Today, Americans don’t need to make an appointment at the doctors’ office to see a clinician -- they can head to their local drugstore or even open up their laptop or smartphone.
But even as people’s health care options multiply, doctors’ offices remain the public’s favored site of care, according to a new Morning Consult survey that indicates more than half of U.S. adults would choose the traditional setting over retail health clinics or urgent care centers for a handful of health services.
That includes 70 percent of adults who said they’d choose a doctors’ office for wellness checkups or physicals; 67 percent who said the same for blood work; 62 percent for diagnosing and treating common illnesses like the flu; and 56 percent for vaccinations -- an aspect of health care that retail clinics, in particular, have worked to expand their reach in over more than a decade.
The public had mixed opinions when it came to pharmacy services, with 38 percent of adults saying they’d go to a doctors’ office and 34 percent saying they'd go to a retail clinic. Just 8 percent said they’d default to urgent care.
And when it came to the second most popular choice for care, adults were split. Respondents were slightly more likely to choose an urgent care center for common illnesses and wellness visits, while they were more likely to pick a retail health clinic for vaccinations or blood work.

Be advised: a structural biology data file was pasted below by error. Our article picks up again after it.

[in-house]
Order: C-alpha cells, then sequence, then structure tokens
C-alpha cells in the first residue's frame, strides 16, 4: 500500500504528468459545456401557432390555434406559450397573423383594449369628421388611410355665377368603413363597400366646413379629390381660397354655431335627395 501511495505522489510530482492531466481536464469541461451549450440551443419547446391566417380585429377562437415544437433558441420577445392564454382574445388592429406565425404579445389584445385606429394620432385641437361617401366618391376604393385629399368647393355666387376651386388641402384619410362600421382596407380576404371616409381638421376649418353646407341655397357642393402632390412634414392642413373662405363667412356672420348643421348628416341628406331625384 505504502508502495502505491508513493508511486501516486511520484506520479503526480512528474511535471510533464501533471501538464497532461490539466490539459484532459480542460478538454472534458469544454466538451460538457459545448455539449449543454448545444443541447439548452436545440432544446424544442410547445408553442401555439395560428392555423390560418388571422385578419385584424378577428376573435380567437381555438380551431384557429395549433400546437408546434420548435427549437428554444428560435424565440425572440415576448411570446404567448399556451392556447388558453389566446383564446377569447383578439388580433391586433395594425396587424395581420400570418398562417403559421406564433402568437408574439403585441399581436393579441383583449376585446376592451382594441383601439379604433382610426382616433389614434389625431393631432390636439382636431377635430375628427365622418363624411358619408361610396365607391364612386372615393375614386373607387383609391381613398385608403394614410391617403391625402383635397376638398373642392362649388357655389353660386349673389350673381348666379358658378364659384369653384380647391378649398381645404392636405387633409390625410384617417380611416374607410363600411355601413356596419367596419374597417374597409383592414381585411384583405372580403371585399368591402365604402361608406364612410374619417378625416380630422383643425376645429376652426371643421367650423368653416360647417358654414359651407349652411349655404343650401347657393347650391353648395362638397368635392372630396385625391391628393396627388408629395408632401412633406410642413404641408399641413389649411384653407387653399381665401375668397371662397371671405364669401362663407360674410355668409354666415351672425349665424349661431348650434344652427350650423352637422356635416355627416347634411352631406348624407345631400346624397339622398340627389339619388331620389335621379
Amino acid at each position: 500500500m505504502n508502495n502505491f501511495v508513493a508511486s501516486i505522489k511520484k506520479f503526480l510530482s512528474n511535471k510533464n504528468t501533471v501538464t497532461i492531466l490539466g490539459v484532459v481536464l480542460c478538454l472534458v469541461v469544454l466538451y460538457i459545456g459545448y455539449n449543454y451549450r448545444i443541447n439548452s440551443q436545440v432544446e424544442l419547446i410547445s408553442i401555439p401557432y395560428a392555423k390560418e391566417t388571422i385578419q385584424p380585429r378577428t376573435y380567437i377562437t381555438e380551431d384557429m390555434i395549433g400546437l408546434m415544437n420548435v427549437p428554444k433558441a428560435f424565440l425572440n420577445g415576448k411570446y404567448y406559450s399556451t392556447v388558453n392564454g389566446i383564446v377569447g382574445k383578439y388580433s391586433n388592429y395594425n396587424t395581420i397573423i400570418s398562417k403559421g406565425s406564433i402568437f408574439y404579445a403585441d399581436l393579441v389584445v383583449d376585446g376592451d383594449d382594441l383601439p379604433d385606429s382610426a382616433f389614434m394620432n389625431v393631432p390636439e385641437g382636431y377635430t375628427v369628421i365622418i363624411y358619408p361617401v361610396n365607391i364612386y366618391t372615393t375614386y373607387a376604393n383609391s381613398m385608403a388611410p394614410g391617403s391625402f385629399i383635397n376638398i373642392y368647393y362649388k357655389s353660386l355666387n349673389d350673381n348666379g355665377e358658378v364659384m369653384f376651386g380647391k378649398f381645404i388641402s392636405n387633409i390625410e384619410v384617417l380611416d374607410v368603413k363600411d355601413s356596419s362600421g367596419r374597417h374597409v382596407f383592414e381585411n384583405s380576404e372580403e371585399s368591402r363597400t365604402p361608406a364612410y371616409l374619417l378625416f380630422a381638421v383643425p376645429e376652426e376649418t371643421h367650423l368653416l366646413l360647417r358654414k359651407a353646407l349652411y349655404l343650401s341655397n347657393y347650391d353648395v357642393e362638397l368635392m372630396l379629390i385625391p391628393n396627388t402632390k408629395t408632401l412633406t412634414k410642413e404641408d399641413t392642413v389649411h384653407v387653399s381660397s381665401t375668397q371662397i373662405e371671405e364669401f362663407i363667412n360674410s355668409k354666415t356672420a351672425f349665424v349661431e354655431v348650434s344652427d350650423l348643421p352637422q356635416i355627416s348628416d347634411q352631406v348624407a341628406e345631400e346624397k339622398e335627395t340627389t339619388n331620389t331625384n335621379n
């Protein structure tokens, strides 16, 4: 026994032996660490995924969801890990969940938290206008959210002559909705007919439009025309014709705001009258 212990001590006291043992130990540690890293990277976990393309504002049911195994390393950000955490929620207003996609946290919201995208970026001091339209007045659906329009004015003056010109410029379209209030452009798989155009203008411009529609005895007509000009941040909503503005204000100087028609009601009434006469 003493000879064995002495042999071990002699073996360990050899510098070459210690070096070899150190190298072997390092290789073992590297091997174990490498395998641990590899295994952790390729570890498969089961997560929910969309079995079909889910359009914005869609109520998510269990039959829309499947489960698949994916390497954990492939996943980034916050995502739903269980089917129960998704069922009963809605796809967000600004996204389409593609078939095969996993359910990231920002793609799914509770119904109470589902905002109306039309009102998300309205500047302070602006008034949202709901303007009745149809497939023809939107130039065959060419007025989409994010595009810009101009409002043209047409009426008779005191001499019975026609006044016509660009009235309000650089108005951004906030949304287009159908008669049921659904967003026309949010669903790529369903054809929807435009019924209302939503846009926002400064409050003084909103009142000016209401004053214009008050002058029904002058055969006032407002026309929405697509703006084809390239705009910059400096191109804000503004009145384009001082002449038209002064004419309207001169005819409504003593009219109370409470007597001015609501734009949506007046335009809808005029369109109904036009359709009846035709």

How much patients pay for care is, of course, key, with 84 percent of adults saying the cost of services is somewhat or very important when it comes to retail health clinics.
But the findings also suggest trust may play a role in determining people’s preferences: 15 percent of adults said they place “a lot” of trust in retail health clinics, far below the 59 percent who said the same of their primary doctor.
As a whole, 3 in 4 of adults said they at least somewhat trust the health care industry, though younger adults were less likely than older adults to say they trust the industry, their primary doctors, retail clinics or pharmacies.
The survey also highlighted a generational divide in where the public prefers to seek health care. Adults under 35 were less likely than older adults to say they’d go to a doctors’ office for these health services, and more likely to say they don’t know where they’d go.
There was, for example, a gap of more than 30 percentage points between adults under 35 and those 65 or older when it came to their preference for getting a wellness visit, treating a common illness and getting blood work done at a traditional doctors’ office. Roughly half of adults under 35 said they’d go to a doctors’ office for such care, compared with more than 4 in 5 adults 65 or older.
The survey was conducted April 29-May 2 among 2,200 U.S. adults and has a 2-point margin of error.